Knockin Castle was a motte-and-bailey fortification that was built in the mid-twelfth century by Henry II who held the manor during the minority of Guy le Strange. It remained with that family until the fifteenth century after which it came under the control of Thomas Stanley, Earl of Derby who neglected the castle and allowed it to fall into ruin.



By the mid-twelfth century Knockin was owned by Roland le Strange, Duke of Brittany. He died in 1158 and left the manor to one of his younger children, the 12-year old Guy le Strange. Due to his minority, it was taken into Crown control and it was shortly after that when Henry II built Knockin Castle which took the form of a motte-and-bailey fortification. His motivations for doing so was probably due to the humiliating defeat he suffered at the hands of Owain ap Gruffudd, King of Gwynedd during the Battle of Ewloe (1157). Knockin Castle was perhaps an attempt to strengthen English fortifications along the border to contain Gruffudd. It was still in Crown ownership in 1165 when Henry II made repairs to the structure but soon after Guy le Strange must have come into his inheritance and he used Knockin Castle as the administrative centre for his estates in the region.


The castle's motte had a broadly rectangular footprint and was surrounded by its own ditch with access provided by a stone causeway on the east side. The bailey, which was configured in an L-shaped layout, was positioned to the north and east of the motte. The site was surrounded by defensive ditches which were flooded from Weir Brook, tributaries of which descend on both the east and west sides of the castle. Either concurrently with the construction of the castle, or shortly thereafter, a planned settlement was laid out adjacent to the fortification doubtless in an attempt to stimulate the manor into developing beyond a mere agricultural community. St Mary's Church, which was located next to the castle, was founded by Ralph le Strange between 1182 and 1194. Additional defensive earthworks may have been raised to protect the town, mill and church.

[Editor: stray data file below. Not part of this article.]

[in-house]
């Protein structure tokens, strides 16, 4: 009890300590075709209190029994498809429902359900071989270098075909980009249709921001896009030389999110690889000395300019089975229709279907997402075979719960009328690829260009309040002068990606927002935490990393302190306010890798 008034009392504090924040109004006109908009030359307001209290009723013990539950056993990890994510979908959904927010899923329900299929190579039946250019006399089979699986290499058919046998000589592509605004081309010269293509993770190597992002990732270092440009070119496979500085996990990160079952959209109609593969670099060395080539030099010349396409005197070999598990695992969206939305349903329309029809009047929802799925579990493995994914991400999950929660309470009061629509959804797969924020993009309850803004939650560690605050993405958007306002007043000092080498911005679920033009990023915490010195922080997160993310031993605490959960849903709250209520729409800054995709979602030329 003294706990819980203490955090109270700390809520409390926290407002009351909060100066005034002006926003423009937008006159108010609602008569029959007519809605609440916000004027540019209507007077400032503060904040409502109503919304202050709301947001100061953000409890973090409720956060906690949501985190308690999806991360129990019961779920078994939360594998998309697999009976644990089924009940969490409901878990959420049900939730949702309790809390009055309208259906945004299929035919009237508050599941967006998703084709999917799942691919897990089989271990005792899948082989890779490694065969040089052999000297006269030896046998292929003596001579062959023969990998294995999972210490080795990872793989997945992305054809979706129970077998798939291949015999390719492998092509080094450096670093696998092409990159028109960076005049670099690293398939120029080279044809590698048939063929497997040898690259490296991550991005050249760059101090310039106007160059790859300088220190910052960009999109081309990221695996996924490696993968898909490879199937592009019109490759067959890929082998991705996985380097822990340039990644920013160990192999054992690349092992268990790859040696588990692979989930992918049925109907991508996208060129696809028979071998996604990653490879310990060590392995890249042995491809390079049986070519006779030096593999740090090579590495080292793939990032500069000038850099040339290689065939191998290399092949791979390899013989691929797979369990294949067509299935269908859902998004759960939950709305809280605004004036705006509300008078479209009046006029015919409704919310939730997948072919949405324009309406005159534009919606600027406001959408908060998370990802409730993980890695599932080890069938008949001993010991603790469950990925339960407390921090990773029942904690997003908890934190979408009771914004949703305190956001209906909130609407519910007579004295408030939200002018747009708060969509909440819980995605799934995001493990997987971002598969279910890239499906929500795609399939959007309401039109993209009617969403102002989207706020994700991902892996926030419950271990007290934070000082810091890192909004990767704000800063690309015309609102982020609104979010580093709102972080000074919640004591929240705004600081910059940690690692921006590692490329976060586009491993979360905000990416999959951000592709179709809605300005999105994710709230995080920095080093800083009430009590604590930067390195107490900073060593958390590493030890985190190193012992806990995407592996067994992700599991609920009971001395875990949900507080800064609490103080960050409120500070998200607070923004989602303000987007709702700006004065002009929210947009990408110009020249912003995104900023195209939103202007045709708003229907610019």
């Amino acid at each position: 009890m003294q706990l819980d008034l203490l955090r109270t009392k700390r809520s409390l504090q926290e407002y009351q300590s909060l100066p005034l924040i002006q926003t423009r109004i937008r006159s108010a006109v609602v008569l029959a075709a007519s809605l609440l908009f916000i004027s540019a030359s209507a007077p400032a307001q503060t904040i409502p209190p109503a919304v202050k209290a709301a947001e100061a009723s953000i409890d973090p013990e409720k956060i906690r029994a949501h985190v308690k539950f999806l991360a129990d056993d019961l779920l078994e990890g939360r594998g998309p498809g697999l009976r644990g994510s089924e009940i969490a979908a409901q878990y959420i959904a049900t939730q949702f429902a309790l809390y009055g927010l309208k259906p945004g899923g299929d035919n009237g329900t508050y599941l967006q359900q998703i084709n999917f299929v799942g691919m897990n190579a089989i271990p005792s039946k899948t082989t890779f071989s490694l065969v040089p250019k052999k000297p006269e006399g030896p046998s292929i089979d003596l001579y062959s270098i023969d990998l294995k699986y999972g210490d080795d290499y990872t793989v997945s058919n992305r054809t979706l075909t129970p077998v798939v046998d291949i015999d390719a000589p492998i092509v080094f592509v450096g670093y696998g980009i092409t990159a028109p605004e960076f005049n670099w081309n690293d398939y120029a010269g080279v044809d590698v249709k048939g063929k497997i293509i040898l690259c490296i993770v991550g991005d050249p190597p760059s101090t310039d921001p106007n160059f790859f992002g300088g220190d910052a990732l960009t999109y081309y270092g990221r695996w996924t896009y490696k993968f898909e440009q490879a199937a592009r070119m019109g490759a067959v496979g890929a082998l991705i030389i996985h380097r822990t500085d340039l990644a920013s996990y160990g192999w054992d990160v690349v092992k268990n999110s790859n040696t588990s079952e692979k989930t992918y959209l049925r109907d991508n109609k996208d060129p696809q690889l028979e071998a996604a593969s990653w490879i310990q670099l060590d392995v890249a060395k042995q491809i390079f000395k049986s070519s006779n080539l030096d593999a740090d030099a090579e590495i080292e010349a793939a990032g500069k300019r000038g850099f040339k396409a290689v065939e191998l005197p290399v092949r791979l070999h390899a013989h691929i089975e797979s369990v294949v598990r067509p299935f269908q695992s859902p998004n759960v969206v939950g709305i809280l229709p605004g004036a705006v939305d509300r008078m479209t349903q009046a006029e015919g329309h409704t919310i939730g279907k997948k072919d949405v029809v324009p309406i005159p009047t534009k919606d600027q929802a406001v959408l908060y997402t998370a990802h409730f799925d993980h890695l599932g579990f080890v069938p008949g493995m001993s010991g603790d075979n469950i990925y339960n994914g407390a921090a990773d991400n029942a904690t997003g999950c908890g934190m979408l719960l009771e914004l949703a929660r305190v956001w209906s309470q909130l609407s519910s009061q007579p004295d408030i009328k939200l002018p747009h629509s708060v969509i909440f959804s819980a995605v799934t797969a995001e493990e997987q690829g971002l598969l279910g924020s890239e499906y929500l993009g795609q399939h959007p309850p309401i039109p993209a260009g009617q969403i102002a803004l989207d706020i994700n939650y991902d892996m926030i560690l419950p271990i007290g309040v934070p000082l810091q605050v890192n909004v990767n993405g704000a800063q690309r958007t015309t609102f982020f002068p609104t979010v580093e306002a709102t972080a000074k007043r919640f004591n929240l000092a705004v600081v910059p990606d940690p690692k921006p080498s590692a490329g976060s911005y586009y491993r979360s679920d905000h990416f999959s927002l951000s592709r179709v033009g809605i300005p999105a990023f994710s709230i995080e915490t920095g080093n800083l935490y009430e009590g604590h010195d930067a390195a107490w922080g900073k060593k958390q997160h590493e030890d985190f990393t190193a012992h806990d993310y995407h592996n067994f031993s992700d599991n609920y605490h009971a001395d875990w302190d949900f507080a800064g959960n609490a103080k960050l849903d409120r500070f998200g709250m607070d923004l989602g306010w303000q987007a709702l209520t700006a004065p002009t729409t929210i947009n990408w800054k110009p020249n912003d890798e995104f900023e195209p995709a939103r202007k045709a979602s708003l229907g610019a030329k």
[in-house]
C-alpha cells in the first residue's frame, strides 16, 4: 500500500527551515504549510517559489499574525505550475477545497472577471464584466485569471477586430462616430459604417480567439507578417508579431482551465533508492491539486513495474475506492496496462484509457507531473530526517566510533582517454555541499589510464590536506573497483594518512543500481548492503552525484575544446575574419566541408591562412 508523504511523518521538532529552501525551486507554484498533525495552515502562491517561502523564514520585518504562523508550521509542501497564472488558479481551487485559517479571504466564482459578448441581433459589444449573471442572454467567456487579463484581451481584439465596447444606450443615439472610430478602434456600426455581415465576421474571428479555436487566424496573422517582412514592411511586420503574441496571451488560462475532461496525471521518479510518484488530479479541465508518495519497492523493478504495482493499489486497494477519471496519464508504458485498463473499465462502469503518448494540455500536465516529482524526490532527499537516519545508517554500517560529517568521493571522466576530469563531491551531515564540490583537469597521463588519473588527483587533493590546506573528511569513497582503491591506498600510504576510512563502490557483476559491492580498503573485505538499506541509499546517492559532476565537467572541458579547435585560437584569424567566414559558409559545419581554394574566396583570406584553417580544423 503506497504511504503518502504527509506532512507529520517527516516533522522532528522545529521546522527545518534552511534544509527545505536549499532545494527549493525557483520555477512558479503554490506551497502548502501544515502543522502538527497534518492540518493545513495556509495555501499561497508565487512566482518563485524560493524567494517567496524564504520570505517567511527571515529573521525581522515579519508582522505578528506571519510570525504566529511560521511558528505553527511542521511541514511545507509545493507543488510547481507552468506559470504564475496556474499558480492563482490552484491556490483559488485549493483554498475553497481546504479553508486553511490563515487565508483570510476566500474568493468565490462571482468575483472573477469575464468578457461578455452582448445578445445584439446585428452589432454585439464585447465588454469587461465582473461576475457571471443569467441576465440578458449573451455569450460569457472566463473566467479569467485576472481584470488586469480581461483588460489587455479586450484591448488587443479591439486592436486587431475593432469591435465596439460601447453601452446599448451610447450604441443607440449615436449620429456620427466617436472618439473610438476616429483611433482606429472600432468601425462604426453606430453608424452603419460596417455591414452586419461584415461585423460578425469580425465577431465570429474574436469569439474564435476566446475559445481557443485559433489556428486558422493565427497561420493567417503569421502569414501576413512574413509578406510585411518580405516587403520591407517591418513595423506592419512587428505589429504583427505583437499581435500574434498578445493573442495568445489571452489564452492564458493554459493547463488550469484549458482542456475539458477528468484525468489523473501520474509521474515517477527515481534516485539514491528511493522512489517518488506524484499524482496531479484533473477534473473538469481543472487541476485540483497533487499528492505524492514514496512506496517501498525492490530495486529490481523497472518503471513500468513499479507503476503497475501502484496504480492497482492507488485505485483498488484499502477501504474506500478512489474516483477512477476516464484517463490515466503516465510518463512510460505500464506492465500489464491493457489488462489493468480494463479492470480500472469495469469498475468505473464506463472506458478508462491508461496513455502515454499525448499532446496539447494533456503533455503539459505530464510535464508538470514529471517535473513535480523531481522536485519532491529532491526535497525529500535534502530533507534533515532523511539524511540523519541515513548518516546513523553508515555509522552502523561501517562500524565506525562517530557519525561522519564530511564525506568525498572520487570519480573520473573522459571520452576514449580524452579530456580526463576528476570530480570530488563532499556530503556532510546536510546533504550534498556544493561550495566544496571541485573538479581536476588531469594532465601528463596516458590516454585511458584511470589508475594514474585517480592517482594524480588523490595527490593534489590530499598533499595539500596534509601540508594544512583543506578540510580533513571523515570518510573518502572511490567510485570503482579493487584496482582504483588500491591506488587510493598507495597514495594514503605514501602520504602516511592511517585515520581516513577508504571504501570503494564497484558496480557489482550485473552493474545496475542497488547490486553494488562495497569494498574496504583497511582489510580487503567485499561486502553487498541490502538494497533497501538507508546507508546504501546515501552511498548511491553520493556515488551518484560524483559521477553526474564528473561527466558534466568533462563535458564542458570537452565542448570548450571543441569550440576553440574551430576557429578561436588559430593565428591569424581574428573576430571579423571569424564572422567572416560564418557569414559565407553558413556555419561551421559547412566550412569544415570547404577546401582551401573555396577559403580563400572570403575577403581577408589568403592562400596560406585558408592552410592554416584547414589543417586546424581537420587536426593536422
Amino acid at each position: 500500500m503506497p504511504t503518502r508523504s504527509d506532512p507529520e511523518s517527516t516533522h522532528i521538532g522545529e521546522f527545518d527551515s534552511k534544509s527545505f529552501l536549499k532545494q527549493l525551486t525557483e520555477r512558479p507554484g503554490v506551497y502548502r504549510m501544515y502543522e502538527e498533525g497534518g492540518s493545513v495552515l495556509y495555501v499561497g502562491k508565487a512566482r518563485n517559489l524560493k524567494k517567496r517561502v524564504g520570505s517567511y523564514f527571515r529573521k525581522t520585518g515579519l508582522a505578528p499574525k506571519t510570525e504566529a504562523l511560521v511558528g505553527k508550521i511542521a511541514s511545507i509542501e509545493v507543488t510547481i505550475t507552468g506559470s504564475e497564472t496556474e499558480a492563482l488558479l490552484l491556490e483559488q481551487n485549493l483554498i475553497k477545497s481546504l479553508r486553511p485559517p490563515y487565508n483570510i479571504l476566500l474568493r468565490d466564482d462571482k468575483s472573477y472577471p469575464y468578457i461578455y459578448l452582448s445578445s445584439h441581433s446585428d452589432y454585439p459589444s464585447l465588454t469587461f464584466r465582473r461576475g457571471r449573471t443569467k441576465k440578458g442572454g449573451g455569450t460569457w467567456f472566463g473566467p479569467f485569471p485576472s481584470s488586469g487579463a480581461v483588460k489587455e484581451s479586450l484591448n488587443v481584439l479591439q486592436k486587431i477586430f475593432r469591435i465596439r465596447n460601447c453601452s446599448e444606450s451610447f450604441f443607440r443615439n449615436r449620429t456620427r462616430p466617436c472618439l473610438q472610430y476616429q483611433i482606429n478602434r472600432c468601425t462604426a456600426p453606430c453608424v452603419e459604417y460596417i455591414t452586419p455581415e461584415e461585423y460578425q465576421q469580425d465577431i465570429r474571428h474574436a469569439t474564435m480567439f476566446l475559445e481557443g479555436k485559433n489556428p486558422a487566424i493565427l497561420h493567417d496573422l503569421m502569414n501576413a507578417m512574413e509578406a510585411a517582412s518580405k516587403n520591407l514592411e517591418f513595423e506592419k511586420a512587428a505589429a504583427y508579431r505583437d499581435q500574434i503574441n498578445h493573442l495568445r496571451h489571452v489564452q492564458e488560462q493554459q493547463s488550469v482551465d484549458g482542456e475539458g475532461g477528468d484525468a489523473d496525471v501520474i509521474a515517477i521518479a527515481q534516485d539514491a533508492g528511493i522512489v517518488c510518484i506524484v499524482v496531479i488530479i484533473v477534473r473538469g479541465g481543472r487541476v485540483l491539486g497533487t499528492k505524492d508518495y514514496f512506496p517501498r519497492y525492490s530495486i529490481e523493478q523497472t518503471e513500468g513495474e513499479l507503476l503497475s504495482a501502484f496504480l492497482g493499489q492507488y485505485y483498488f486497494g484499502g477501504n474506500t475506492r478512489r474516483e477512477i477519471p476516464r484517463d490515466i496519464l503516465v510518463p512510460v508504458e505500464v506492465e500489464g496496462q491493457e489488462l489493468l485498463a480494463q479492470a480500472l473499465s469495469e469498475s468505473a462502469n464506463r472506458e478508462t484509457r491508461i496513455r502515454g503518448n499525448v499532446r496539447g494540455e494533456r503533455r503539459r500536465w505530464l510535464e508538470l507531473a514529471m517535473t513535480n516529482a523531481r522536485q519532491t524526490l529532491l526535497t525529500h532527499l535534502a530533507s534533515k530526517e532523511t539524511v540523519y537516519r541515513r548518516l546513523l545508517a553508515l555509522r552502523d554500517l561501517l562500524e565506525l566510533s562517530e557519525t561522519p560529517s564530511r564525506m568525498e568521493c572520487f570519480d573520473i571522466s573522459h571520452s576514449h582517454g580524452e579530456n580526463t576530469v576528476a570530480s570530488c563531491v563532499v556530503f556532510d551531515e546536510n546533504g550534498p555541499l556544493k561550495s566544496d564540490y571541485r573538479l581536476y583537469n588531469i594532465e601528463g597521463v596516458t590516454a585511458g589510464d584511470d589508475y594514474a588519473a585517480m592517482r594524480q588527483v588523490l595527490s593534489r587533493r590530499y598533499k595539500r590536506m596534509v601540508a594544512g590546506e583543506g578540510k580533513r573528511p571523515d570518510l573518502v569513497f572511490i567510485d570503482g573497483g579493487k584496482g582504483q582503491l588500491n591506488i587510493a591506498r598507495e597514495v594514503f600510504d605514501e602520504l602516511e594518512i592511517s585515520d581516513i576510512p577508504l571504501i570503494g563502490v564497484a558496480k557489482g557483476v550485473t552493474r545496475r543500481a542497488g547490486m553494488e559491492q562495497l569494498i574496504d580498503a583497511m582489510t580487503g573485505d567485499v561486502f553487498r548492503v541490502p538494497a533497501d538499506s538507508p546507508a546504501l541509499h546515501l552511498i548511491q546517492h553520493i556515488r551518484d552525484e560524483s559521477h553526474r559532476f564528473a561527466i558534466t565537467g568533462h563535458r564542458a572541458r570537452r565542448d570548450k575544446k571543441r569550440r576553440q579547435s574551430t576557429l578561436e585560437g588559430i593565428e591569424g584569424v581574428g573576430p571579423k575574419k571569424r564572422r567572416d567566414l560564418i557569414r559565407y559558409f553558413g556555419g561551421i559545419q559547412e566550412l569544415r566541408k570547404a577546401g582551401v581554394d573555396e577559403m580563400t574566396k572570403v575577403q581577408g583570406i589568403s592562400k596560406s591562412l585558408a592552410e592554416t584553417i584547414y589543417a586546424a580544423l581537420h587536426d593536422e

Knockin Castle reverted to Crown ownership once more in 1194 upon the death of Ralph le Strange. Richard I made repairs to the fortification in 1196 but two years later it was in the hands of John le Strange. The castle suffered damage during the First Barons' War (1215-17) but was repaired at Crown expense in 1223.


Precisely when the castle went out of use is uncertain by the last record of the site as a functioning administrative centre dates from 1322 although a tenant, Sir Nicholas Herbert, was reportedly living there in 1405. Furthermore in 1482 the site passed to George Stanley, through his marriage to Joan le Strange, and Knockin served as his Lordship. However his son, Thomas Stanley, became the Earl of Derby and invariably Knockin became a minor estate in contrast to his other holdings. It is likely the castle went into decline at this time and in 1540 the antiquarian John Leland described it as ruinous. The nineteenth century saw the castle site quarried for stone in particular for construction of a nearby bridge and the churchyard wall. A modern house, which serves as the Rectory, was built within the bailey in 1901.




Chandler, J (1993). John Leland's Itinerary: travels in Tudor England. Sutton Publishing.

Dalwood, H and Bryant, V (2005). The Central Marches Historic Towns Survey.

Douglas, D.C and Rothwell, H (ed) (1975). English Historical Documents Vol 3 (1189-1327). Routledge, London.

Emery, A (1996). Greater Medieval Houses of England and Wales. Cambridge University Press, Cambridge.

Historic England (2015). Knockin Castle, Listing Report 1019304. Historic England, London.

King, C.D.J (1983). Castellarium anglicanum: an index and bibliography of the castles in England, Wales and the Islands.  Kraus International Publications.

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Williams, A and Martin, G.H (2003). Domesday Book: A Complete Translation. Viking, London.

What's There?

Knockin Castle consists of the earthworks of a rectangular motte but this is extensively overgrown making it difficult to appreciate the full extent of this once significant fortification. Construction of the Rectory and associated landscaping has destroyed much of the Outer Bailey. St Mary's Church, the earliest fabric of which dates from the late twelfth century, is located adjacent to the castle site.

Earthworks. The earthworks of the motte survive but are buried under extensive foliage.

St Mary's Church. The church, which stands adjacent to the site of the castle, was built between 1182 and 1195 by Ralph le Strange. It was restored in 1847 but the Norman chancel, nave and north aisle survive. The churchyard wall consists of stone robbed from the castle.

Weir Brook. The castle was surrounded by defensive ditches which were flooded from Weir Brook.

Getting There

Knockin Castle is found on the B4396 next to St Mary's Church at the eastern end of the village. Car Parking is available at the community centre.

Car Parking Option

B4396, SY10 8HJ

52.793975N 2.990486W

Knockin Castle

No Postcode

52.794303N 2.988618W